Just be sure to trim the stems off – right at the top of the leaves – at the end of summer or in early fall. Don’t worry if your plant turns a little gray in winter; it should begin to green up along with other perennial plants in spring. As new leaves begin to emerge in spring, trim your plant for shape and health. That means avoiding cutting down into the woody stems. I give mine a nice round shape. So simple.
That second year, your plant should need little to no watering. I typically give lavender plants some water right after trimming in spring and then only water if we have severe drought.
The stems are easy to dry and place in a vase or use harvested buds to make sachets or potpourri. Lavender is great in homemade gifts and even as an edible.
A droopy, wilting plant. It’s a gardener’s instinct to automatically assume: It needs water. And sometimes, that’s a good instinct. But low-water plants just as easily can be killed by kindness as by neglect.
For example, several problems with tomato fruits are caused by too much water, or especially irregular watering. Plants, like people, need some regular hydration. You wouldn’t avoid drinking water for five days and then gulp down a liter, right? One reason drip systems are effective is the consistency (assuming you set a timer) of the amount of water they deliver, along with the slow rate of flow and the fact that they water the soil/roots and not a plant’s leaves. The delivery and slow flow help retain more moisture and nutrients around the roots.
What’s the prognosis?
There are reasons other than drought stress that cause plants to wilt, including problems with the roots. That’s why plants you’ve just transplanted from seed or a nursery container tend to wilt for a few days or weeks. The roots suffer some damage when taken from a pot and replanted. Understand that this is part of the natural course of the plant’s life and help it through without stressing too much (meaning you, not the plant). Even though a plant is waterwise, it still needs extra water until the roots heal and begin to grow, more efficiently pulling water into the plant. If the ground is dry at root level, the roots can’t do their work. Plants that are overwatered sometimes wilt, too, further complicating the “diagnosis.”
Speaking of, most gardeners jump to the worst possible scenario when determining a plant problem. Although disease is a possibility, look not only for symptoms of a particular wilt or fungal disease, but also for possible causes. Do you have evidence of bugs that might have damaged leaves or carried a disease to your plant? Is the plant getting enough air circulation? Is water running off and away from the plant? Has it just been super hot for several days?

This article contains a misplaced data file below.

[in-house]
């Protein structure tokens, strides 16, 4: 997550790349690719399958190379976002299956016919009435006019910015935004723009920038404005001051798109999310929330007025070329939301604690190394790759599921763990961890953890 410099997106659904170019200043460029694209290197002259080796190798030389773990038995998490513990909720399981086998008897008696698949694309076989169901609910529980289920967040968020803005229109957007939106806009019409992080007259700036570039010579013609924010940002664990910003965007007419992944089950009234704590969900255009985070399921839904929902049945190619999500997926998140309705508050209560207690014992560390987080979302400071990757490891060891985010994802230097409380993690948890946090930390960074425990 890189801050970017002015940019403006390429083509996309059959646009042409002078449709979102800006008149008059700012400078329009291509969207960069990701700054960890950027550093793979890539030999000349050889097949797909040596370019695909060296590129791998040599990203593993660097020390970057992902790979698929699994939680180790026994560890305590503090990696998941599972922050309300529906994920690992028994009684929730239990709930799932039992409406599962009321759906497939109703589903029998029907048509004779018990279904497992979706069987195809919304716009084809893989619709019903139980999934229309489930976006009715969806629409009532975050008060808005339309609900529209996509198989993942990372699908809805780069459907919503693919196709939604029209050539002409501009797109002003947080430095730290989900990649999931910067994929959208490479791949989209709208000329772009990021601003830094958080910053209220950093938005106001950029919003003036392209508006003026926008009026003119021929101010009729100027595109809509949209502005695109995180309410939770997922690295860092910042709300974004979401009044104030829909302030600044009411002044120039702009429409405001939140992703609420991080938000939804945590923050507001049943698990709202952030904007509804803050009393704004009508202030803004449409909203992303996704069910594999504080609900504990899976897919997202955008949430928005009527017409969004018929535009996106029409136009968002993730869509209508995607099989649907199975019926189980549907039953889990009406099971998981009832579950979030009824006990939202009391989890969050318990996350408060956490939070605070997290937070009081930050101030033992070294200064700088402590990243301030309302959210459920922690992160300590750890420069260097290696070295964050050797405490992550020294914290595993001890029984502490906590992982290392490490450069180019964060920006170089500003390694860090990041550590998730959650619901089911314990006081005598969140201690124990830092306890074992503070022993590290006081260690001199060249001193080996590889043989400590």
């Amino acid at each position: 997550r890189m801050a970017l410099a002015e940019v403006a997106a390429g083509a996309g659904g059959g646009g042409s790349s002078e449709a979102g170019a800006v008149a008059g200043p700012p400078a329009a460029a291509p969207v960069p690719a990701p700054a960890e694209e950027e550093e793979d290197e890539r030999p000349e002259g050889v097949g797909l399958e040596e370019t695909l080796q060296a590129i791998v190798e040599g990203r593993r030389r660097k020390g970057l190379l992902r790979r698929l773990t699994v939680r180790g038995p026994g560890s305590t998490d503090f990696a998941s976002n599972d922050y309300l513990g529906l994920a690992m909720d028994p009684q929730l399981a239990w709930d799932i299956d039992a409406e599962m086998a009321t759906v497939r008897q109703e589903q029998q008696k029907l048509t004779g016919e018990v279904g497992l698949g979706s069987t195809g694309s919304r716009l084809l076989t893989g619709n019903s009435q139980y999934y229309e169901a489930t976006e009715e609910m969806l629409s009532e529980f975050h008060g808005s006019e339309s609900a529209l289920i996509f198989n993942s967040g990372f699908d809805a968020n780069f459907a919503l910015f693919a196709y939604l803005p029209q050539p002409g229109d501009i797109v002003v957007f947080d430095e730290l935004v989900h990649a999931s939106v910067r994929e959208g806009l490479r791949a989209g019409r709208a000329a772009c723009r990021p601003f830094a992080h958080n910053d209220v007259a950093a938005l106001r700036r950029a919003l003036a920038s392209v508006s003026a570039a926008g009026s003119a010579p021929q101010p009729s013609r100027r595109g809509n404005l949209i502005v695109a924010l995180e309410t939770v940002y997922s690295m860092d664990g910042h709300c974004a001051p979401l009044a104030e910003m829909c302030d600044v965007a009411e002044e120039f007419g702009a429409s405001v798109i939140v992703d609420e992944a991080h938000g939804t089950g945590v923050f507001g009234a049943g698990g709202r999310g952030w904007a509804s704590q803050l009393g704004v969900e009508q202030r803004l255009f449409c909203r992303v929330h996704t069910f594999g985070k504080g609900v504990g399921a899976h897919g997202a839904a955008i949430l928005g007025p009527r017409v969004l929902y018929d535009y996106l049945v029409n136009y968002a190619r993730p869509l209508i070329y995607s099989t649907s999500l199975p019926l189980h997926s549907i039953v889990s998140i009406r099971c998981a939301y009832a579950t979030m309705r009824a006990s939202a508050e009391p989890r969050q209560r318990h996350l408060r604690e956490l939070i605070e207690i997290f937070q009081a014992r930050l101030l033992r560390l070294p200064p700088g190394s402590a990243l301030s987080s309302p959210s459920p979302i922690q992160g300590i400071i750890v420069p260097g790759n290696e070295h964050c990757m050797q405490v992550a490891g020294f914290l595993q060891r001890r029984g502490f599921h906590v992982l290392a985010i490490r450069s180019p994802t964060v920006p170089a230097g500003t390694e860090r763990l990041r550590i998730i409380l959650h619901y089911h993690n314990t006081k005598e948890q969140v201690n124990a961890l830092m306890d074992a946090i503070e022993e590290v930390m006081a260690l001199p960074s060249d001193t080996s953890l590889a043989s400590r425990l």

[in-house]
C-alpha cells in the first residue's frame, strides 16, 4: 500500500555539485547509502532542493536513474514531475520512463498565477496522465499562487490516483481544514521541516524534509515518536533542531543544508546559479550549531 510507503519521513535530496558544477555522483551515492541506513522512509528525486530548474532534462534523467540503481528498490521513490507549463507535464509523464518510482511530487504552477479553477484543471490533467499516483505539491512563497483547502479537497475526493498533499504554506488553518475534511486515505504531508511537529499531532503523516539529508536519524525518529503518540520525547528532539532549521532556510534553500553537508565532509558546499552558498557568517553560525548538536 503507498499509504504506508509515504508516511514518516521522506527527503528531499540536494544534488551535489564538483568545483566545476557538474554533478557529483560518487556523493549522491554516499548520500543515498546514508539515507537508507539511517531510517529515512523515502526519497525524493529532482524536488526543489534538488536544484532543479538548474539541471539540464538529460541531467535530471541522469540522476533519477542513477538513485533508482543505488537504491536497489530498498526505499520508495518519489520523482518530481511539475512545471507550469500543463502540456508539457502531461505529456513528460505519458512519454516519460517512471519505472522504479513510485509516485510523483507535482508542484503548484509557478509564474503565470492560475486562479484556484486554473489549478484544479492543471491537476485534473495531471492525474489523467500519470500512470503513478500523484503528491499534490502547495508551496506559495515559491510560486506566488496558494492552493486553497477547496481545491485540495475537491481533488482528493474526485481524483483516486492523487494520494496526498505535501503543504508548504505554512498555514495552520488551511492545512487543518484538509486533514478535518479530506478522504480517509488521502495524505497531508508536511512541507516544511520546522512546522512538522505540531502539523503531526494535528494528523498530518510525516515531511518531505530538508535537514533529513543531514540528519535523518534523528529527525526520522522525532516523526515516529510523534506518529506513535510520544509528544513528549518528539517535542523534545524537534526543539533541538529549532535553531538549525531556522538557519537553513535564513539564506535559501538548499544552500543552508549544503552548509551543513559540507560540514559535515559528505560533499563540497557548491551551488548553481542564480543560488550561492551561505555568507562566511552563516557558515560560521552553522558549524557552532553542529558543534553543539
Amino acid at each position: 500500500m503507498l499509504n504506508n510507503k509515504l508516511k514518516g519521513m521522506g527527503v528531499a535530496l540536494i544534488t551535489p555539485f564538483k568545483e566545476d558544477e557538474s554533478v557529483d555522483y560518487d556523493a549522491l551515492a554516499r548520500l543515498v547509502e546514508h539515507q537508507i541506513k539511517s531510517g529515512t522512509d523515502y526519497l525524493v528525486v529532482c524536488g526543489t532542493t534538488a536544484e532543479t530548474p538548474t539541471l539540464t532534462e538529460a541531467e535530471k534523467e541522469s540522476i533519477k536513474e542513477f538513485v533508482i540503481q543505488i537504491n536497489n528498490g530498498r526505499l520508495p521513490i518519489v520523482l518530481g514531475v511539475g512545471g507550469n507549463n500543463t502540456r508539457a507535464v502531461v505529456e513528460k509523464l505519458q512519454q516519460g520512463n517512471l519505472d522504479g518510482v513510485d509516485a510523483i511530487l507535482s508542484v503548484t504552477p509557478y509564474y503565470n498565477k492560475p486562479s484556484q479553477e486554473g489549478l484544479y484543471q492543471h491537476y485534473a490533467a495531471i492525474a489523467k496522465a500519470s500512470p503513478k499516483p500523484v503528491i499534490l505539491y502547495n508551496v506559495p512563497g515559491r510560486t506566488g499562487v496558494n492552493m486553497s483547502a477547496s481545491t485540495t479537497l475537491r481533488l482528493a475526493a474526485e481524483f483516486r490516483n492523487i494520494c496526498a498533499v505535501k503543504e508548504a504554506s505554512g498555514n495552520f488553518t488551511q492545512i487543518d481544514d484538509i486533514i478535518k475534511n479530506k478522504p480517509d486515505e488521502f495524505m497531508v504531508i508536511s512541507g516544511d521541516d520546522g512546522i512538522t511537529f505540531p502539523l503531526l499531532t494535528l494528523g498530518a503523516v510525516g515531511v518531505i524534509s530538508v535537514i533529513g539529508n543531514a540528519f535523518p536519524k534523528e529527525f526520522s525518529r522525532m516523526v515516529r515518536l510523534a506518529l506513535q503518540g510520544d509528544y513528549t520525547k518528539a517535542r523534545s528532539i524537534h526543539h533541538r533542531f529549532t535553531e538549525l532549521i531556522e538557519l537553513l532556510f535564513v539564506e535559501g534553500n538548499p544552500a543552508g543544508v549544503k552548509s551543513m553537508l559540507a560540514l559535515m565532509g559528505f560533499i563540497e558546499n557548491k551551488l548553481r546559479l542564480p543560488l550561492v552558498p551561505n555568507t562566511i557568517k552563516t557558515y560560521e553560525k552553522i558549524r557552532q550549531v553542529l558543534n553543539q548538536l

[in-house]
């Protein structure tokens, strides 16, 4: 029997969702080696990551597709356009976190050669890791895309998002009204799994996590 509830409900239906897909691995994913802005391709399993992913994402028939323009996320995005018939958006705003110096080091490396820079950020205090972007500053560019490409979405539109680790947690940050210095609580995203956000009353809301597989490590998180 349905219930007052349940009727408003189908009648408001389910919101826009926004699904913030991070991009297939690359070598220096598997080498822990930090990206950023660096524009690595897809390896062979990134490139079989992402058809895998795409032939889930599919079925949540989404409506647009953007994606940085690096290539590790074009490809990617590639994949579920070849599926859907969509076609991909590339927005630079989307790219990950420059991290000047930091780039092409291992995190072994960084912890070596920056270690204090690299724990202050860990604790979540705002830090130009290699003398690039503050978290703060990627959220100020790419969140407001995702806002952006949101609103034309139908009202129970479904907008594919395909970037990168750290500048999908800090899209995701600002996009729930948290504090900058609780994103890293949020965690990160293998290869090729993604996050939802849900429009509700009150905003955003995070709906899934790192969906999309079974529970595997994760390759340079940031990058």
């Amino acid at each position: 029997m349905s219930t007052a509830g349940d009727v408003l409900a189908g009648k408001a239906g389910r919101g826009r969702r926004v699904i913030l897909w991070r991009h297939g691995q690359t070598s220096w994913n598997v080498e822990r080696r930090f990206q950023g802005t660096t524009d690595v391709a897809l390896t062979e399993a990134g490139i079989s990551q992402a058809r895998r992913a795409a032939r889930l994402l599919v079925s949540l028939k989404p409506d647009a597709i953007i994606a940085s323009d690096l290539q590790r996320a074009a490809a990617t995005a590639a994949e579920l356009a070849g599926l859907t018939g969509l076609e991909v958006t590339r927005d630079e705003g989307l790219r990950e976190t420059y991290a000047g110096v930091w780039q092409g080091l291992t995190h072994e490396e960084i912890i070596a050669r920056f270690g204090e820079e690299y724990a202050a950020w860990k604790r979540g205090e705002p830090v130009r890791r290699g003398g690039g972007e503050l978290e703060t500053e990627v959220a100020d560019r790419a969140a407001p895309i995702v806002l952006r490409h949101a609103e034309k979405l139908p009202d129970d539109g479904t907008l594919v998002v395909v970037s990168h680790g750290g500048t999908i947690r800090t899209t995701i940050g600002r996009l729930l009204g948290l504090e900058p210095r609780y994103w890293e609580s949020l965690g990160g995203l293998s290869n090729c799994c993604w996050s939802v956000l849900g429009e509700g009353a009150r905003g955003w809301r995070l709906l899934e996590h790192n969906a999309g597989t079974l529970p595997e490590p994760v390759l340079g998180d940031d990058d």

The best way to distinguish drought stress from other causes of wilt is by looking at and feeling the soil. Damp soil means the plant has water available; adding water at this point likely won’t help. You should feel an inch or two below the surface. One way is to stick your finger in the dirt to about the first knuckle joint.
Prevent plant stress
When a plant needs water, it’s more susceptible to damage from bugs and diseases. Pests attack the weak. You can prevent plant stress from underwatering by:
Checking the soil as mentioned above; see if there is water for the plant.
Looking for signs of underwatering. These usually include leaves turning yellow and brown, and even falling off. Typically, drought stress begins with lower leaves.
Thinking about the plant’s environment and how it might have changed. Is it windy and hot or muggy and cool in the evenings? Did you last water a plant in the afternoon out of necessity instead of your usual morning routine?
Using a meter or records when in doubt. We have an inexpensive moisture meter for our farm area. If nothing else, it helps confirm or deny my suspicions about the need to water and gives me a basis for comparing soils or drip rates around certain plants. Keeping records of watering, fertilizing and other activities can help manage and diagnose plant problems.
It’s always better to water before a plant wilts, and not to wait until wilting occurs. Although plant roots need to seek water, they also have to find it! When no water is available in the soil around them, plants can begin reacting with wilt, slowed growth or flower and fruit production, and other signs.
Finally, remember there is no hard and fast rule on watering. Much of the advice I see comes from areas that are more humid, cooler, less windy, and at lower altitude than our conditions here in New Mexico. Having said that, you can create conditions that help plants retain moisture, mostly by ensuring healthy soil and mulching. Containers need a little more frequent watering because they dry out faster than the ground. Water container and landscape plants slowly so the moisture drips instead of flooding down. You probably only need to add water to a container when the top few inches of soil are dry.
Even waterwise plants get stressed when exposed to high heat, dry air and wind. Many Southwestern plants can survive hot temperatures because they’re native to the low desert. But in some areas such as the mountains and high deserts, native plants are a little more winter hardy and a little less heat tolerant.
Even in the hottest Southwest and West climates, plants can need extra attention when temperatures soar. Here are 10 tips for helping plants survive the heat of summer.